Investors have been calling for a great turnaround for years, but still, BlackBerry Ltd. (TSX:BB)(NASDAQ:BBRY) remains in a quagmire.

Its smartphones command less than 1% of the global market, and its software division, which is promising, is so small that it can hardly be compared to the BlackBerry of old. The average Wall Street analyst believes that the company will lose money this year, in 2017, and in 2018.

The biggest drain on earnings has been BlackBerry’s hardware segment—a failing business that is sucking up over 65% of BlackBerry’s research and development expenses. The handset division sold 500,000 phones last quarter, nearly 100,000 fewer than the quarter before. In the mid-2000s, the company was selling millions of phones every few months.

Investors have long known that by ditching a money-losing segment which is a significant drag on cash flows, BlackBerry could stage a turnaround in a matter of months, not years.

Last week, investors got some encouraging news.

Finally, an end to the madness

BlackBerry’s CEO John Chen also knows that hardware isn’t a long-term answer. “I personally do not believe devices are going to be the future of any company,” he said.

He has also previously said that he would make a decision in September about whether or not it made sense to stay in the smartphone business. A decision still hasn’t been made, but it’s September at last, and some cursory data suggests that hardware is winding down.

Curiously, BlackBerry just began a large sale on its own site (40% off all accessories). The sale is spread across all products, including cases, batteries, chargers, audio items, etc. The sale ends on September 27, which just happens to be the day before BlackBerry’s second-quarter earnings release.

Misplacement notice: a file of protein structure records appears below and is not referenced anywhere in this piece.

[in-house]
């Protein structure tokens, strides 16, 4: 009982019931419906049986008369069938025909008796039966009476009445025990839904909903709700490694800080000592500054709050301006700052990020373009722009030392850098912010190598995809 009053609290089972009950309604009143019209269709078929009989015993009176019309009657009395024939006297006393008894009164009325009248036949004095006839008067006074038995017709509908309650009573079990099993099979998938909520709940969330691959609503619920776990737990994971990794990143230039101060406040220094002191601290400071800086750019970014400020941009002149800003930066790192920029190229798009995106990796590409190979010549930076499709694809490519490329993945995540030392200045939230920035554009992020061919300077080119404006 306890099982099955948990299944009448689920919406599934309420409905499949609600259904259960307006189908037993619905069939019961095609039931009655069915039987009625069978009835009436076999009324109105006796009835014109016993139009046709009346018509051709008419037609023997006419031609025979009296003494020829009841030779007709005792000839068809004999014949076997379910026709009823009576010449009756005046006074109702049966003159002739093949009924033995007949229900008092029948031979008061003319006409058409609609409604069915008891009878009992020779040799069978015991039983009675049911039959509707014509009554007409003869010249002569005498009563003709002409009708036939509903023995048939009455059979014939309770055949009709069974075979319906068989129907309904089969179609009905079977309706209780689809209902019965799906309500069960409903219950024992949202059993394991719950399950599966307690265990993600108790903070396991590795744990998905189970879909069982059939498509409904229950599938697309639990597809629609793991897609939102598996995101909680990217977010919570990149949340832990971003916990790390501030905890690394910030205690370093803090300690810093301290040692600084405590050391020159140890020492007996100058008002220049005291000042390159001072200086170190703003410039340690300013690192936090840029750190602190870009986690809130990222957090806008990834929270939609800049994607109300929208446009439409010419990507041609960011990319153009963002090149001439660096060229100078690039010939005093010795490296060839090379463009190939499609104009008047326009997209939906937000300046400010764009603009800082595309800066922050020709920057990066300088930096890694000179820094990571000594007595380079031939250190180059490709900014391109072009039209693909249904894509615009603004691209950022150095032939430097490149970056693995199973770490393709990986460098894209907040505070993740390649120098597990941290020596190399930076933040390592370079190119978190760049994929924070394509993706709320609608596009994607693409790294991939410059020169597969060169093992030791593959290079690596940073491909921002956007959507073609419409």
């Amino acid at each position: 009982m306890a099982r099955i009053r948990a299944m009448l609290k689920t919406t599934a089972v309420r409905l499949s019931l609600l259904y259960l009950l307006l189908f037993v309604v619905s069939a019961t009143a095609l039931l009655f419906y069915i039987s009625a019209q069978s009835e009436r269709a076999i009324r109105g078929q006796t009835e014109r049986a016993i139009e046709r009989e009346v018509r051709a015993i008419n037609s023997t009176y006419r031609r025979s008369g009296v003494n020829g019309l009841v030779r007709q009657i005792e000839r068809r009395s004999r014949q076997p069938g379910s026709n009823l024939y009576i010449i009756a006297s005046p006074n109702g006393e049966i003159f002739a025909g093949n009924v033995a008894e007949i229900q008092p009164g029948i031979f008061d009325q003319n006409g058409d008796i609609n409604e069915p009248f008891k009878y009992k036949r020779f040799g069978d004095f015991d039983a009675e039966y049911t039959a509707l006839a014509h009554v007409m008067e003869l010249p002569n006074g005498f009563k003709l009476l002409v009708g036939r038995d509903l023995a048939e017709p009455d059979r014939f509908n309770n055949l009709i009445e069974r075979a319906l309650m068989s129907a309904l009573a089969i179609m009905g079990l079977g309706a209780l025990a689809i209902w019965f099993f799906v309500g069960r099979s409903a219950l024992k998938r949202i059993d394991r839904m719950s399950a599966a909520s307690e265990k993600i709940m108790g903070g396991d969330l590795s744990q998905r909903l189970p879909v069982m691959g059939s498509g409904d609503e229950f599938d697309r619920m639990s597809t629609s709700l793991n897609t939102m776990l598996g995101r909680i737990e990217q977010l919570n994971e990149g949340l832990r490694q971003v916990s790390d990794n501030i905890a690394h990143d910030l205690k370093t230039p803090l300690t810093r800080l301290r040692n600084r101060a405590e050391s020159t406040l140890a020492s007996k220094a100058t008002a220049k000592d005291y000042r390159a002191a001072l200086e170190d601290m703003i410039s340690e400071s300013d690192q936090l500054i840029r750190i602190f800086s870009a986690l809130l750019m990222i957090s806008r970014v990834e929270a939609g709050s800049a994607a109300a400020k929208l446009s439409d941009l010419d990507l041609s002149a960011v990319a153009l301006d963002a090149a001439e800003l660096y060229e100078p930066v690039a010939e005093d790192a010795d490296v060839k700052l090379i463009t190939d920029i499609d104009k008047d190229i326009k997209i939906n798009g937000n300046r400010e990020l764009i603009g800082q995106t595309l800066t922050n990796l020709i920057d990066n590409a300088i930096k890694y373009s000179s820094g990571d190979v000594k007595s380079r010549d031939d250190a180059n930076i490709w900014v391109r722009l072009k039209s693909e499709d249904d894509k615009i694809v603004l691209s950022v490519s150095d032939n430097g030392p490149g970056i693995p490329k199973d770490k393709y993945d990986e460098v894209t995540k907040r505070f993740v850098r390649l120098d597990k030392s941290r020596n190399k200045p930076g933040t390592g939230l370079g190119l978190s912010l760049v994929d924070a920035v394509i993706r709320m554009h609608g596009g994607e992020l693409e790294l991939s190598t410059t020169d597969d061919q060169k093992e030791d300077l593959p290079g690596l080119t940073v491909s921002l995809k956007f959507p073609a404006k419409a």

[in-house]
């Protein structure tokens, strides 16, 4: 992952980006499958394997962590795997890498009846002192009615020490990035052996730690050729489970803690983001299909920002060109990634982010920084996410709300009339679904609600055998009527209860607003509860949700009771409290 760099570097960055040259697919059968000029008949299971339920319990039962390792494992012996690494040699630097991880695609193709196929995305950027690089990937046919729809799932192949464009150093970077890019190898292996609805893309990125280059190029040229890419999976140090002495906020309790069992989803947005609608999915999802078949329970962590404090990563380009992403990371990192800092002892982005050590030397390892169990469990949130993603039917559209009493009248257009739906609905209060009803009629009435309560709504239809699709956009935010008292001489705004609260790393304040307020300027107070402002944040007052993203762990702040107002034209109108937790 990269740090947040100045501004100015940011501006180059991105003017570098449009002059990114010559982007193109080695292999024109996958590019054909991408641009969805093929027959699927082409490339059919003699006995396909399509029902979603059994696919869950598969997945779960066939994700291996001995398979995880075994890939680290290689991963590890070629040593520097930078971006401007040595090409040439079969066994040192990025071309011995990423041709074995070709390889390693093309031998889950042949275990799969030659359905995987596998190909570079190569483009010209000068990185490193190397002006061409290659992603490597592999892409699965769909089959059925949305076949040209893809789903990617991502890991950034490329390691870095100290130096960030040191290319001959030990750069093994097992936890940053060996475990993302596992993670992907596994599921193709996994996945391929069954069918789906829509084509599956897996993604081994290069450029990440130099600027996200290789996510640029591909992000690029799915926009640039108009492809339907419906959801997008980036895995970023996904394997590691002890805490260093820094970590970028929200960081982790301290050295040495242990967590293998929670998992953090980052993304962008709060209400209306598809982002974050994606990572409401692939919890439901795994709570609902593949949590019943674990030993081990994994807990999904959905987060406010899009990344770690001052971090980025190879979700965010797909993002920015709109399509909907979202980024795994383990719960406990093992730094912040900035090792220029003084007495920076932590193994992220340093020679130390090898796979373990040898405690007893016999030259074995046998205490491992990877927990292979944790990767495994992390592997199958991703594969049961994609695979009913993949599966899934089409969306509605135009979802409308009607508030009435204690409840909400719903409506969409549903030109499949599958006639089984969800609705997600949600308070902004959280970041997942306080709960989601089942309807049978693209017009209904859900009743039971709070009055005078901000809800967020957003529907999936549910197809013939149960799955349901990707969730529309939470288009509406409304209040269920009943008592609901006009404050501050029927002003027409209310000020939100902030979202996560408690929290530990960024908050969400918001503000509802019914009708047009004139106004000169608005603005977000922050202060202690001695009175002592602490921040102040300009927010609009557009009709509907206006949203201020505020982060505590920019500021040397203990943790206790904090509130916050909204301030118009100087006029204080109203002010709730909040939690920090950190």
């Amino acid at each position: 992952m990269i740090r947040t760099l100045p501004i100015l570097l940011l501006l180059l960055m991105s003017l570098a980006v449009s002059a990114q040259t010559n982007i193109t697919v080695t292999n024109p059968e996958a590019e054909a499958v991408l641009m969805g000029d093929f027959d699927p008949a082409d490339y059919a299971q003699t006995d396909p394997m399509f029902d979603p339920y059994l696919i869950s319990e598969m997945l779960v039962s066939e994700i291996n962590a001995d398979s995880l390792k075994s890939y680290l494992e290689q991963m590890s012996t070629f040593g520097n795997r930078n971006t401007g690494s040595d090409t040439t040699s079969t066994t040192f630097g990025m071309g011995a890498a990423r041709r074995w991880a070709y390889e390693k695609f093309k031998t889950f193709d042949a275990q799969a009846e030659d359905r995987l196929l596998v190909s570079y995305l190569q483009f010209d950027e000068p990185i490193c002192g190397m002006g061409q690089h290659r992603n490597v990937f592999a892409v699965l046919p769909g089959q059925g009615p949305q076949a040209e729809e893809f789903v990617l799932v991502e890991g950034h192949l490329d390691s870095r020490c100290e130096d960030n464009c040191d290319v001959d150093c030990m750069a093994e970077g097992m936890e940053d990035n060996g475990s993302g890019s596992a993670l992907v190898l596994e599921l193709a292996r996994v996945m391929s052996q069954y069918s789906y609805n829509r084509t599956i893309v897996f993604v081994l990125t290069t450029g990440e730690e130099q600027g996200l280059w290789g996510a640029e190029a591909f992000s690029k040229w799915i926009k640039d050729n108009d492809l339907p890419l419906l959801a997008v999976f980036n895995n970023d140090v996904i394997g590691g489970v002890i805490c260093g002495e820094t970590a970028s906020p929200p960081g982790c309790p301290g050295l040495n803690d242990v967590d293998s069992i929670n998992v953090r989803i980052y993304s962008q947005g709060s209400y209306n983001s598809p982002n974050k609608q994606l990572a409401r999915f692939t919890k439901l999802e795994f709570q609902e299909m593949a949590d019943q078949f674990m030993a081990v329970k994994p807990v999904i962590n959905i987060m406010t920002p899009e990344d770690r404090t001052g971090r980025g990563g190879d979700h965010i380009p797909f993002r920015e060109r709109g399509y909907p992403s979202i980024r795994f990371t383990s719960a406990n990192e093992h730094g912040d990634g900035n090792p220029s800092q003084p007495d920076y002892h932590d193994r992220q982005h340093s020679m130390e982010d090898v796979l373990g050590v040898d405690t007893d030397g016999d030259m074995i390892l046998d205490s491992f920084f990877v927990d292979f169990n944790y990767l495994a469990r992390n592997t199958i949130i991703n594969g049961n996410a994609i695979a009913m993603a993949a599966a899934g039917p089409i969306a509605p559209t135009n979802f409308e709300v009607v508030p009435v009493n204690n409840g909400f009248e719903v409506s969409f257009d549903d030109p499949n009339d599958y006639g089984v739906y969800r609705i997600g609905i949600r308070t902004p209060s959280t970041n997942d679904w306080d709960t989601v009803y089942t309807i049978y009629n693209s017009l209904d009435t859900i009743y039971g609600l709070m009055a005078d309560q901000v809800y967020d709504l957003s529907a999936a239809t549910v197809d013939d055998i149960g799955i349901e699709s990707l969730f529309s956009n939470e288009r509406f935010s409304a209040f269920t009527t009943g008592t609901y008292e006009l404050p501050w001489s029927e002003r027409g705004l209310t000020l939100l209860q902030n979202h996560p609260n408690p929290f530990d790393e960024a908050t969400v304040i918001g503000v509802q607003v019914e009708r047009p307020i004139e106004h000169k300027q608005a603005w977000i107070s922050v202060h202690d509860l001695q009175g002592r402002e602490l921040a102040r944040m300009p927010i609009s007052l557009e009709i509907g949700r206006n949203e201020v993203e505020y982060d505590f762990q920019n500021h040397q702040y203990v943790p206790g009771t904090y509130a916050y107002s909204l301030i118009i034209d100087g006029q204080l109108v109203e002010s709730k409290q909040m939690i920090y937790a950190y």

Other reports also suggest that BlackBerry is ditching hardware.

In July, it discontinued production of its Classic cellphone model. Other outlets also reported that BlackBerry has told major U.S. carriers like Verizon Communications Inc. and AT&T Inc. that all devices running BlackBerry 10 will be discontinued.

Last month, BlackBerry released “the world’s most secure Android smartphone” in an attempt to fight off the success of Apple Inc.’s (NASDAQ:AAPL) iPhone, which has stolen many of its contracts. For example, a few years ago 17,600 users in U.S. Immigration & Customs Enforcement were switched from BlackBerry devices to Apple’s iPhone after it was determined that Apple could better meet the department’s security requirements.

Weeks after its launch, the new phone model is already being discounted across multiple retailers.

According to The Globe and Mail, BlackBerry is finally starting to “shift its focus further away from its money-losing handset business and toward its software.” A true turnaround could finally be here.

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